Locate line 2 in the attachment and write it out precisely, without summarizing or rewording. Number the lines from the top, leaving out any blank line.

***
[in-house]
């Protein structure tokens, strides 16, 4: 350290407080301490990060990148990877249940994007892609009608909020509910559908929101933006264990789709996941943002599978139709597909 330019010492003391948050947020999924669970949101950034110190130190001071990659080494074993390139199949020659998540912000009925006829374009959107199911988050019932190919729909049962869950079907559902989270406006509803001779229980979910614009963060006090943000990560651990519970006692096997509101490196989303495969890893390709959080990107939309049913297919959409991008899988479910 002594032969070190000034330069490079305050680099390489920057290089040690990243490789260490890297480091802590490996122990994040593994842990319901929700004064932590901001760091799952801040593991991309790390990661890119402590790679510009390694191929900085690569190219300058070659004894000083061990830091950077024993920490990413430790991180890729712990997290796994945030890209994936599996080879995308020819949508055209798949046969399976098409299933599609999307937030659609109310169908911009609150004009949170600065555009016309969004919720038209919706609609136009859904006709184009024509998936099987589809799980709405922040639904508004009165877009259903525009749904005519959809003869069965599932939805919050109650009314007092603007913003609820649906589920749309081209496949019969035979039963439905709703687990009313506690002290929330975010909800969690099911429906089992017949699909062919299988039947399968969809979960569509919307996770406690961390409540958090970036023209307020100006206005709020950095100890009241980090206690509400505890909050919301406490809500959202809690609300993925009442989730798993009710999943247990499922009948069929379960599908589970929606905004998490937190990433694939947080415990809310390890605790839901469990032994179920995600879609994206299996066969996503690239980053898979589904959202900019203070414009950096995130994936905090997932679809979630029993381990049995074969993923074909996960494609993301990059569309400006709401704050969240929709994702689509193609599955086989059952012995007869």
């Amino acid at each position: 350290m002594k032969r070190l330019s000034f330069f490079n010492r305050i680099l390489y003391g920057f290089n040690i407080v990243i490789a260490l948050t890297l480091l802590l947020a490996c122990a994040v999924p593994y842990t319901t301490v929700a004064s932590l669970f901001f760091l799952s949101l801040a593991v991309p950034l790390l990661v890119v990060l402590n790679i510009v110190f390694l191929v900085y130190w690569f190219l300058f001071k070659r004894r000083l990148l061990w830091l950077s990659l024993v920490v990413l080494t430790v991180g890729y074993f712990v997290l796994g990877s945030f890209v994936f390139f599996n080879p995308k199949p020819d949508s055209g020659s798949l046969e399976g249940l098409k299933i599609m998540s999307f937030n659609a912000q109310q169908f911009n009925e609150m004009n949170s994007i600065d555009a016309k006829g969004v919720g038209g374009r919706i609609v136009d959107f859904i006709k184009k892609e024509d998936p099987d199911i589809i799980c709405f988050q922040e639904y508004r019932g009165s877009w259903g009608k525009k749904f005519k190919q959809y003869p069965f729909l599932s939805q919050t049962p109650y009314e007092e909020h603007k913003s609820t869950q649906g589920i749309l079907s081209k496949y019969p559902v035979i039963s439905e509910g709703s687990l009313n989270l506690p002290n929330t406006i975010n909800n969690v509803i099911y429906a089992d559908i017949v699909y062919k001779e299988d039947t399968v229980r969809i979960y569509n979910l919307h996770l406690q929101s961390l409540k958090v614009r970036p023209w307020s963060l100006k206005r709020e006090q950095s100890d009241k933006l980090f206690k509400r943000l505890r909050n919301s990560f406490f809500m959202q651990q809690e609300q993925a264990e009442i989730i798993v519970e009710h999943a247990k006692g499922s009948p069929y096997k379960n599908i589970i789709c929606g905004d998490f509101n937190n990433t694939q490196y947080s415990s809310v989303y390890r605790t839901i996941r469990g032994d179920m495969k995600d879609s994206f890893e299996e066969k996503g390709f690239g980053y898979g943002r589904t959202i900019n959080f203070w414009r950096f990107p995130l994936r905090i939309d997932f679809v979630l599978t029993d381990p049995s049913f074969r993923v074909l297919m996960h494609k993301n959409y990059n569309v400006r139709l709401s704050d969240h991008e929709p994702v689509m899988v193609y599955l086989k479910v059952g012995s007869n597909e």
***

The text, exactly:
């Protein structure tokens, strides 16, 4: 350290407080301490990060990148990877249940994007892609009608909020509910559908929101933006264990789709996941943002599978139709597909 330019010492003391948050947020999924669970949101950034110190130190001071990659080494074993390139199949020659998540912000009925006829374009959107199911988050019932190919729909049962869950079907559902989270406006509803001779229980979910614009963060006090943000990560651990519970006692096997509101490196989303495969890893390709959080990107939309049913297919959409991008899988479910 002594032969070190000034330069490079305050680099390489920057290089040690990243490789260490890297480091802590490996122990994040593994842990319901929700004064932590901001760091799952801040593991991309790390990661890119402590790679510009390694191929900085690569190219300058070659004894000083061990830091950077024993920490990413430790991180890729712990997290796994945030890209994936599996080879995308020819949508055209798949046969399976098409299933599609999307937030659609109310169908911009609150004009949170600065555009016309969004919720038209919706609609136009859904006709184009024509998936099987589809799980709405922040639904508004009165877009259903525009749904005519959809003869069965599932939805919050109650009314007092603007913003609820649906589920749309081209496949019969035979039963439905709703687990009313506690002290929330975010909800969690099911429906089992017949699909062919299988039947399968969809979960569509919307996770406690961390409540958090970036023209307020100006206005709020950095100890009241980090206690509400505890909050919301406490809500959202809690609300993925009442989730798993009710999943247990499922009948069929379960599908589970929606905004998490937190990433694939947080415990809310390890605790839901469990032994179920995600879609994206299996066969996503690239980053898979589904959202900019203070414009950096995130994936905090997932679809979630029993381990049995074969993923074909996960494609993301990059569309400006709401704050969240929709994702689509193609599955086989059952012995007869």